LIMA — The region’s unemployment picture looked rosy in February, with decreased unemployment rates, larger labor forces and more people employed in most area counties.
The numbers, released Tuesday by the Ohio Department of Jobs and Family Services, offer a baseline on how Ohio was doing just before the coronavirus struck, sidelining many workers in professions deemed unsafe or nonessential.
Allen County saw its rate drop to 4.9%, with its largest labor force — 48,100 — since October. That’s compared to 5.3% unemployment in January and 3.3% last February. The numbers are not seasonally adjusted.
Putnam County saw a big decline, from 4.3% in January to 3.7% in February. That’s 400 more people in the workforce, with 400 more people working and 100 fewer people unemployed. In comparison, the county showed 3.8% unemployment in February 2019.
Auglaize County also saw its numbers drop, down 0.1 percentage points from January to February’s 3.6%. That’s slightly higher than last year’s 3.3%.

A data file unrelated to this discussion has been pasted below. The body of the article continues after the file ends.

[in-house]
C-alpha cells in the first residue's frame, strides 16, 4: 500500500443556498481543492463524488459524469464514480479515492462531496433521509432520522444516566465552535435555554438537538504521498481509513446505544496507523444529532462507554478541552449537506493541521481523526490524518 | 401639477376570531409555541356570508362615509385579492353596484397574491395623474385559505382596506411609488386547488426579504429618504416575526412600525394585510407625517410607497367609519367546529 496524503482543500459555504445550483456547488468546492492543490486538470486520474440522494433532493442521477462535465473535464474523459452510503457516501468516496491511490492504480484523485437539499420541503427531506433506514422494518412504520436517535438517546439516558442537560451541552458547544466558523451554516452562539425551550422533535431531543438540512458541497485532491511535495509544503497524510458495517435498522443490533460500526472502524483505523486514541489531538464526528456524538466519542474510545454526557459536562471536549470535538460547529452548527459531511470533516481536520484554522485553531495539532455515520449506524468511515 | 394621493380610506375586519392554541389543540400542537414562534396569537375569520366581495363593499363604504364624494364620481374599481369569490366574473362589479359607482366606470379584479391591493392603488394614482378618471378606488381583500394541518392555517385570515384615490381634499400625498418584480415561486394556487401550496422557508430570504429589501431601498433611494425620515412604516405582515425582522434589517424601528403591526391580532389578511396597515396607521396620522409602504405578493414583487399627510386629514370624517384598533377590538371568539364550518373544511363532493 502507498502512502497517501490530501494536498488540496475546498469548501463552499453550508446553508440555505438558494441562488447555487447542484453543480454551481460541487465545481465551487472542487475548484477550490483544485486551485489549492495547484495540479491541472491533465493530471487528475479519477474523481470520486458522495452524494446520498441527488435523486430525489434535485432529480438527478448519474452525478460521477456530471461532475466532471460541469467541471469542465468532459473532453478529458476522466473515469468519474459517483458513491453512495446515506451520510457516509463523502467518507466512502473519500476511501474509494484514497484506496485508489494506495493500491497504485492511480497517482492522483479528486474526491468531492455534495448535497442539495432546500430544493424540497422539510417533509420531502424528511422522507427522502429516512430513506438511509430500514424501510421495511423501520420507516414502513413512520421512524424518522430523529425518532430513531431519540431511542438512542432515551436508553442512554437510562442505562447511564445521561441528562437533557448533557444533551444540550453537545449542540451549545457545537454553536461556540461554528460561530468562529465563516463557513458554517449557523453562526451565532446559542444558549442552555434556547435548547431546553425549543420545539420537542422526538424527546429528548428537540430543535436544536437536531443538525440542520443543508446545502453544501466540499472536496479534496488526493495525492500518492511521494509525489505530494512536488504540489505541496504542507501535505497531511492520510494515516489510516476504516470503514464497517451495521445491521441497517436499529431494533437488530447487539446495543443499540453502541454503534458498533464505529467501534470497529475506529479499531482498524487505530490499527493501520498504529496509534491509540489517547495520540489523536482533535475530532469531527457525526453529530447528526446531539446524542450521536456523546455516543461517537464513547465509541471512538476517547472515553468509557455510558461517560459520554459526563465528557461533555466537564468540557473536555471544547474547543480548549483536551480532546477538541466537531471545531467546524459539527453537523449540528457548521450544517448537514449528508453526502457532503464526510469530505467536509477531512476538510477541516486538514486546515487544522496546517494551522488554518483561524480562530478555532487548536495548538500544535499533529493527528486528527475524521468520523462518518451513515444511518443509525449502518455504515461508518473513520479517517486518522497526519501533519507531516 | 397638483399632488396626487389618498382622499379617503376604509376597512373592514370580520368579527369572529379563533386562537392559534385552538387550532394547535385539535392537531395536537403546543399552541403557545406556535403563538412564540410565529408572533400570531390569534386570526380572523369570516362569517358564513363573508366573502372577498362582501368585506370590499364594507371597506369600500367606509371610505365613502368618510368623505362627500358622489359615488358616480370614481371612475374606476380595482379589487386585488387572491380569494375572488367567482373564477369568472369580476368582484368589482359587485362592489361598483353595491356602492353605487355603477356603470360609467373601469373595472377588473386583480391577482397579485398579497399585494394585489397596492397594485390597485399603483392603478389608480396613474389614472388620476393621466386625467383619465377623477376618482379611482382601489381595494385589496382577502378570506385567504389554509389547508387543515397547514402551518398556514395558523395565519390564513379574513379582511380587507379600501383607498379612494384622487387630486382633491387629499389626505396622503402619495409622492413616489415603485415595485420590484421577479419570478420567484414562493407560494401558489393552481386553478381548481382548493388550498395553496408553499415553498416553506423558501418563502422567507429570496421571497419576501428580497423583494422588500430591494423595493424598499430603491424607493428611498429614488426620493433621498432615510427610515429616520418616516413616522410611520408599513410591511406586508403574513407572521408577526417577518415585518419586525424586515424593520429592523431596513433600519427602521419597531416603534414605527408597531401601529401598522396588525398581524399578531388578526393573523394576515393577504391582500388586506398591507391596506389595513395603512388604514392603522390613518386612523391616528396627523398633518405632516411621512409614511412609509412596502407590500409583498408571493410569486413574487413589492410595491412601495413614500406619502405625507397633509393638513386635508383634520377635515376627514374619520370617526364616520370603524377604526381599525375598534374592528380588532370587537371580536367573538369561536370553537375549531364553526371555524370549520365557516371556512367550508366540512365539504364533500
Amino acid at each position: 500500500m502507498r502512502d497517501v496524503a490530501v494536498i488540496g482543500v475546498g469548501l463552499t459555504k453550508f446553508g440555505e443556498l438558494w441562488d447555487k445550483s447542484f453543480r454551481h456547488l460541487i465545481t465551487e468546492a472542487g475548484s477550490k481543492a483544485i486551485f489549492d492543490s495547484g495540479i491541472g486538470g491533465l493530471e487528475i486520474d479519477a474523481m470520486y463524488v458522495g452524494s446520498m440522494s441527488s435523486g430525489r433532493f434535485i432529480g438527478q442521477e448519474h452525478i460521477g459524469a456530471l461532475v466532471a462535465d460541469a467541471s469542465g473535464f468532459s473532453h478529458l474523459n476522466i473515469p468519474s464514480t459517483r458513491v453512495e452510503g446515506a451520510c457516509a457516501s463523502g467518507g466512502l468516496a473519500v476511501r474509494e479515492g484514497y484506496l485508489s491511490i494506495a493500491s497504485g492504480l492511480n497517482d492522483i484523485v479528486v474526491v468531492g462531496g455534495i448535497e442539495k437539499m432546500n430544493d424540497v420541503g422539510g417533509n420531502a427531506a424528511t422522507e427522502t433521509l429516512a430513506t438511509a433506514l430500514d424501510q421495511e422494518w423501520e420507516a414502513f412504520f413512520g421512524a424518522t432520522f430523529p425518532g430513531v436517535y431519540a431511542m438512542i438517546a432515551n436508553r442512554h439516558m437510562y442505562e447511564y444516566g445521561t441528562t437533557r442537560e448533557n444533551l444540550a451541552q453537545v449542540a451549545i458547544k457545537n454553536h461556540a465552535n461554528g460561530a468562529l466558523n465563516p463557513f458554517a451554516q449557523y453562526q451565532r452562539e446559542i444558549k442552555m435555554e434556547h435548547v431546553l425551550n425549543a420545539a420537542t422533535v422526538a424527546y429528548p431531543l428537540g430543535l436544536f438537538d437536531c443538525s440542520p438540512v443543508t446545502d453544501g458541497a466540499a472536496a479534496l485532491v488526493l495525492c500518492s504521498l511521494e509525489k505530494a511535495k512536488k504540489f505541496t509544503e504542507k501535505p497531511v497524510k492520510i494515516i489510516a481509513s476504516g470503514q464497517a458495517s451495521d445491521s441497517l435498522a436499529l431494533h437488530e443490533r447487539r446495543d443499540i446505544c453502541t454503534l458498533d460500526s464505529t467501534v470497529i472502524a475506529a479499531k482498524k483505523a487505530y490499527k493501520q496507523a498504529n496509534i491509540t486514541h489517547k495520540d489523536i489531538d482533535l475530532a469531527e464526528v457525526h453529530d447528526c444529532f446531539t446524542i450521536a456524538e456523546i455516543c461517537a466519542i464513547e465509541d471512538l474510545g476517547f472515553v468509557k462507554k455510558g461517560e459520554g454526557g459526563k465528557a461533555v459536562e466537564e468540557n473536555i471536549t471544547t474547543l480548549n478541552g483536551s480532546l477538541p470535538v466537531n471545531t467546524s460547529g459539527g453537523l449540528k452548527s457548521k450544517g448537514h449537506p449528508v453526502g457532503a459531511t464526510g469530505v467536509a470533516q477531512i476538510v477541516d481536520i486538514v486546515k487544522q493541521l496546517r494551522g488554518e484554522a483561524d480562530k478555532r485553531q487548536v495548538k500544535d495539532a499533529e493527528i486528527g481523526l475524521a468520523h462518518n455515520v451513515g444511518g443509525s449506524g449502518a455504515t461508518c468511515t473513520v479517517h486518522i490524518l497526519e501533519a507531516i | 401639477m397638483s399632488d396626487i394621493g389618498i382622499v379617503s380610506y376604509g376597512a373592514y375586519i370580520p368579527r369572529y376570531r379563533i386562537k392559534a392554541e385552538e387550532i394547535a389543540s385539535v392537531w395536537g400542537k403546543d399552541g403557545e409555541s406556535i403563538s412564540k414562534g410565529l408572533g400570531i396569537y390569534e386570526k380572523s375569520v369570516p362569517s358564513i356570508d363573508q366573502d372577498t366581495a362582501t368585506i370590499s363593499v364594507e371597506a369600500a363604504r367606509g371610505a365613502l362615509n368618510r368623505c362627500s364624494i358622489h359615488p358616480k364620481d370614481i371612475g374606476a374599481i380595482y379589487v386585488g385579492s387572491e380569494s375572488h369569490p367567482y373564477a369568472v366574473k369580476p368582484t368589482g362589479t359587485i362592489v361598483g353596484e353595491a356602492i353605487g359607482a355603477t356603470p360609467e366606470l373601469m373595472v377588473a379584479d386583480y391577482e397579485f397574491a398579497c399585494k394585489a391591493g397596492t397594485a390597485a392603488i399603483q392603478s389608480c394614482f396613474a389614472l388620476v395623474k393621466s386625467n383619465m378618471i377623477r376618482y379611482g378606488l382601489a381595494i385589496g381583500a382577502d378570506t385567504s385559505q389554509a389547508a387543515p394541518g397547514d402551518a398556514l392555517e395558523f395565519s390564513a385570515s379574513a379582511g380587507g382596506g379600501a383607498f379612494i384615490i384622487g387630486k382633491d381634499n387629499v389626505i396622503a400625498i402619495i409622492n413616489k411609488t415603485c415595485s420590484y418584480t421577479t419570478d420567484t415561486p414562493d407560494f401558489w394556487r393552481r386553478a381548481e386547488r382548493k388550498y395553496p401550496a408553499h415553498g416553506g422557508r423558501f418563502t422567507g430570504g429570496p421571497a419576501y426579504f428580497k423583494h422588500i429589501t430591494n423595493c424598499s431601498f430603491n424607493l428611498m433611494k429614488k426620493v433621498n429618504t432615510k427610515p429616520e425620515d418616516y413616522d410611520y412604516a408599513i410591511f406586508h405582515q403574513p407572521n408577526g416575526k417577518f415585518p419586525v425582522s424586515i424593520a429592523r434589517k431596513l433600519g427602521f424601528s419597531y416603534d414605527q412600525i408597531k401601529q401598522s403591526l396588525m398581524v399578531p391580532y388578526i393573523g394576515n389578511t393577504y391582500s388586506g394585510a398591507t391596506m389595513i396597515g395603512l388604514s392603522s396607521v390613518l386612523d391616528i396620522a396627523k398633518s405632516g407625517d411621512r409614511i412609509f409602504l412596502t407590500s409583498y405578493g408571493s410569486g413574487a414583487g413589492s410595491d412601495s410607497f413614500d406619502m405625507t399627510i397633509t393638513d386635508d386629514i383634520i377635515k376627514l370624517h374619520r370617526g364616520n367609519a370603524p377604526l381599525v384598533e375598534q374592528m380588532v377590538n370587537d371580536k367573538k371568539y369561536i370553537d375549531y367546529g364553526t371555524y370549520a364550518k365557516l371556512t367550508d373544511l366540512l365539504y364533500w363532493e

Overall, Ohio’s unemployment rate was 4.7%, and the national unemployment rate was 3.8%.
Ohio saw the largest growth in the administrative and support for waste management and remediation services, with growth of 0.98% from January to February. The largest decrease was in educational services, with a 2.16% decrease.
The region is expecting to see a steep increase in unemployment once the March numbers come out. Last week, Ohioans filed 187,784 unemployment claims, and that was with a system state officials admitted couldn’t keep up with the influx of new filings after Gov. Mike DeWine’s “stay at home” order for nonessential businesses and employees.